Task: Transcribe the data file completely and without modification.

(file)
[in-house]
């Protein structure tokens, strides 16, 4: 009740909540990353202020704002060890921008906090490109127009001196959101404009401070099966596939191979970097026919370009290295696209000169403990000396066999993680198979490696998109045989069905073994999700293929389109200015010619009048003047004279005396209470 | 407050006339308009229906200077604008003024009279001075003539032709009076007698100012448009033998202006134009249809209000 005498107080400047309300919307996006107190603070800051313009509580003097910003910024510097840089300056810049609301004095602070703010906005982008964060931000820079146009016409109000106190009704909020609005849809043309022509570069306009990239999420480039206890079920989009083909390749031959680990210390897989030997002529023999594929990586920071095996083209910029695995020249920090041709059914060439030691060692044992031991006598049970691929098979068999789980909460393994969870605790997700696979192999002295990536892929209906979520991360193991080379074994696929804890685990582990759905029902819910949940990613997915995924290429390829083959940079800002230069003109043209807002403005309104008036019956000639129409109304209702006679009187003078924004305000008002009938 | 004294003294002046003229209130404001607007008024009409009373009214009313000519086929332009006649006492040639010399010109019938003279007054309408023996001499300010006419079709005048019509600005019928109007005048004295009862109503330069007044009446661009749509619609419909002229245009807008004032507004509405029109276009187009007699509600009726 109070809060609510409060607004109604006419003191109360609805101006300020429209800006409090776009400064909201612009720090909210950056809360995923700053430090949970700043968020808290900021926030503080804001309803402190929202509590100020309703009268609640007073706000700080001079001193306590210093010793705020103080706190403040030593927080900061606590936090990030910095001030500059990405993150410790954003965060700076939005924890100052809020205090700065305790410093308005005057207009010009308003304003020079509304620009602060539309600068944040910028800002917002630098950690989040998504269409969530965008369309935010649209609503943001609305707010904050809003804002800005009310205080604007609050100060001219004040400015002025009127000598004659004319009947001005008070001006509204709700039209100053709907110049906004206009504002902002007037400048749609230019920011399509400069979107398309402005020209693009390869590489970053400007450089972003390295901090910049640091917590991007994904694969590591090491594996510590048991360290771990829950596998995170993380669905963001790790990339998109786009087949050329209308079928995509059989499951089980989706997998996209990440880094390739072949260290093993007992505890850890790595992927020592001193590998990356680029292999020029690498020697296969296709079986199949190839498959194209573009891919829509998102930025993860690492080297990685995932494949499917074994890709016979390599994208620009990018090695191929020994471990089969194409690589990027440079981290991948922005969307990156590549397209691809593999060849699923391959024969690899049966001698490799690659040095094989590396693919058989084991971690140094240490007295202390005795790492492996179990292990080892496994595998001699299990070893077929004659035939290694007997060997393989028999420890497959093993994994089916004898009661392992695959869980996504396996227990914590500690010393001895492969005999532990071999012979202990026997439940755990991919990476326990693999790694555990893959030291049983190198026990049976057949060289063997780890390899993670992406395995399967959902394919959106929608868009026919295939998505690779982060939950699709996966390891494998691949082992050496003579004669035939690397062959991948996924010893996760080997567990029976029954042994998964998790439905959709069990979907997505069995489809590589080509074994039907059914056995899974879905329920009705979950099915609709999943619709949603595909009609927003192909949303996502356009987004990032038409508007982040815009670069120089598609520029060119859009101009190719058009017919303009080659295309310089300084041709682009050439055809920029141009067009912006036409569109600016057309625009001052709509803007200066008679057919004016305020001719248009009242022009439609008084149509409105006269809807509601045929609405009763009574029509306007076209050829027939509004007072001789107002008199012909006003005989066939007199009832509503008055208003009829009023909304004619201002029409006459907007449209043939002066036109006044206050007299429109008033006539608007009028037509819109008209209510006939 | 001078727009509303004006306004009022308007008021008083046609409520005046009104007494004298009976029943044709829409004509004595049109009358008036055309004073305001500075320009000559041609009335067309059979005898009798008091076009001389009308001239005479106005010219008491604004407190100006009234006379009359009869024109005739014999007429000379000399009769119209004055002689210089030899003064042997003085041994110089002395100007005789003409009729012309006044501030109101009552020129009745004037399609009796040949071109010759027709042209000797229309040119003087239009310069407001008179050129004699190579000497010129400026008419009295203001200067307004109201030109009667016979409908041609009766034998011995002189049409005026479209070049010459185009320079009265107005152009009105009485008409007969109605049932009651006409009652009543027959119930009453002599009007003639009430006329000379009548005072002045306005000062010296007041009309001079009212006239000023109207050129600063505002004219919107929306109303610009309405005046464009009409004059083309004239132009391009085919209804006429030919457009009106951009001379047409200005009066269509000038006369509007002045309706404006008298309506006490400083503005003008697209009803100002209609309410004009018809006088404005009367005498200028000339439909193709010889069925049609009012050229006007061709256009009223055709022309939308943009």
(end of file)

[in-house]
């Protein structure tokens, strides 16, 4: 009740909540990353202020704002060890921008906090490109127009001196959101404009401070099966596939191979970097026919370009290295696209000169403990000396066999993680198979490696998109045989069905073994999700293929389109200015010619009048003047004279005396209470 | 407050006339308009229906200077604008003024009279001075003539032709009076007698100012448009033998202006134009249809209000 005498107080400047309300919307996006107190603070800051313009509580003097910003910024510097840089300056810049609301004095602070703010906005982008964060931000820079146009016409109000106190009704909020609005849809043309022509570069306009990239999420480039206890079920989009083909390749031959680990210390897989030997002529023999594929990586920071095996083209910029695995020249920090041709059914060439030691060692044992031991006598049970691929098979068999789980909460393994969870605790997700696979192999002295990536892929209906979520991360193991080379074994696929804890685990582990759905029902819910949940990613997915995924290429390829083959940079800002230069003109043209807002403005309104008036019956000639129409109304209702006679009187003078924004305000008002009938 | 004294003294002046003229209130404001607007008024009409009373009214009313000519086929332009006649006492040639010399010109019938003279007054309408023996001499300010006419079709005048019509600005019928109007005048004295009862109503330069007044009446661009749509619609419909002229245009807008004032507004509405029109276009187009007699509600009726 109070809060609510409060607004109604006419003191109360609805101006300020429209800006409090776009400064909201612009720090909210950056809360995923700053430090949970700043968020808290900021926030503080804001309803402190929202509590100020309703009268609640007073706000700080001079001193306590210093010793705020103080706190403040030593927080900061606590936090990030910095001030500059990405993150410790954003965060700076939005924890100052809020205090700065305790410093308005005057207009010009308003304003020079509304620009602060539309600068944040910028800002917002630098950690989040998504269409969530965008369309935010649209609503943001609305707010904050809003804002800005009310205080604007609050100060001219004040400015002025009127000598004659004319009947001005008070001006509204709700039209100053709907110049906004206009504002902002007037400048749609230019920011399509400069979107398309402005020209693009390869590489970053400007450089972003390295901090910049640091917590991007994904694969590591090491594996510590048991360290771990829950596998995170993380669905963001790790990339998109786009087949050329209308079928995509059989499951089980989706997998996209990440880094390739072949260290093993007992505890850890790595992927020592001193590998990356680029292999020029690498020697296969296709079986199949190839498959194209573009891919829509998102930025993860690492080297990685995932494949499917074994890709016979390599994208620009990018090695191929020994471990089969194409690589990027440079981290991948922005969307990156590549397209691809593999060849699923391959024969690899049966001698490799690659040095094989590396693919058989084991971690140094240490007295202390005795790492492996179990292990080892496994595998001699299990070893077929004659035939290694007997060997393989028999420890497959093993994994089916004898009661392992695959869980996504396996227990914590500690010393001895492969005999532990071999012979202990026997439940755990991919990476326990693999790694555990893959030291049983190198026990049976057949060289063997780890390899993670992406395995399967959902394919959106929608868009026919295939998505690779982060939950699709996966390891494998691949082992050496003579004669035939690397062959991948996924010893996760080997567990029976029954042994998964998790439905959709069990979907997505069995489809590589080509074994039907059914056995899974879905329920009705979950099915609709999943619709949603595909009609927003192909949303996502356009987004990032038409508007982040815009670069120089598609520029060119859009101009190719058009017919303009080659295309310089300084041709682009050439055809920029141009067009912006036409569109600016057309625009001052709509803007200066008679057919004016305020001719248009009242022009439609008084149509409105006269809807509601045929609405009763009574029509306007076209050829027939509004007072001789107002008199012909006003005989066939007199009832509503008055208003009829009023909304004619201002029409006459907007449209043939002066036109006044206050007299429109008033006539608007009028037509819109008209209510006939 | 001078727009509303004006306004009022308007008021008083046609409520005046009104007494004298009976029943044709829409004509004595049109009358008036055309004073305001500075320009000559041609009335067309059979005898009798008091076009001389009308001239005479106005010219008491604004407190100006009234006379009359009869024109005739014999007429000379000399009769119209004055002689210089030899003064042997003085041994110089002395100007005789003409009729012309006044501030109101009552020129009745004037399609009796040949071109010759027709042209000797229309040119003087239009310069407001008179050129004699190579000497010129400026008419009295203001200067307004109201030109009667016979409908041609009766034998011995002189049409005026479209070049010459185009320079009265107005152009009105009485008409007969109605049932009651006409009652009543027959119930009453002599009007003639009430006329000379009548005072002045306005000062010296007041009309001079009212006239000023109207050129600063505002004219919107929306109303610009309405005046464009009409004059083309004239132009391009085919209804006429030919457009009106951009001379047409200005009066269509000038006369509007002045309706404006008298309506006490400083503005003008697209009803100002209609309410004009018809006088404005009367005498200028000339439909193709010889069925049609009012050229006007061709256009009223055709022309939308943009």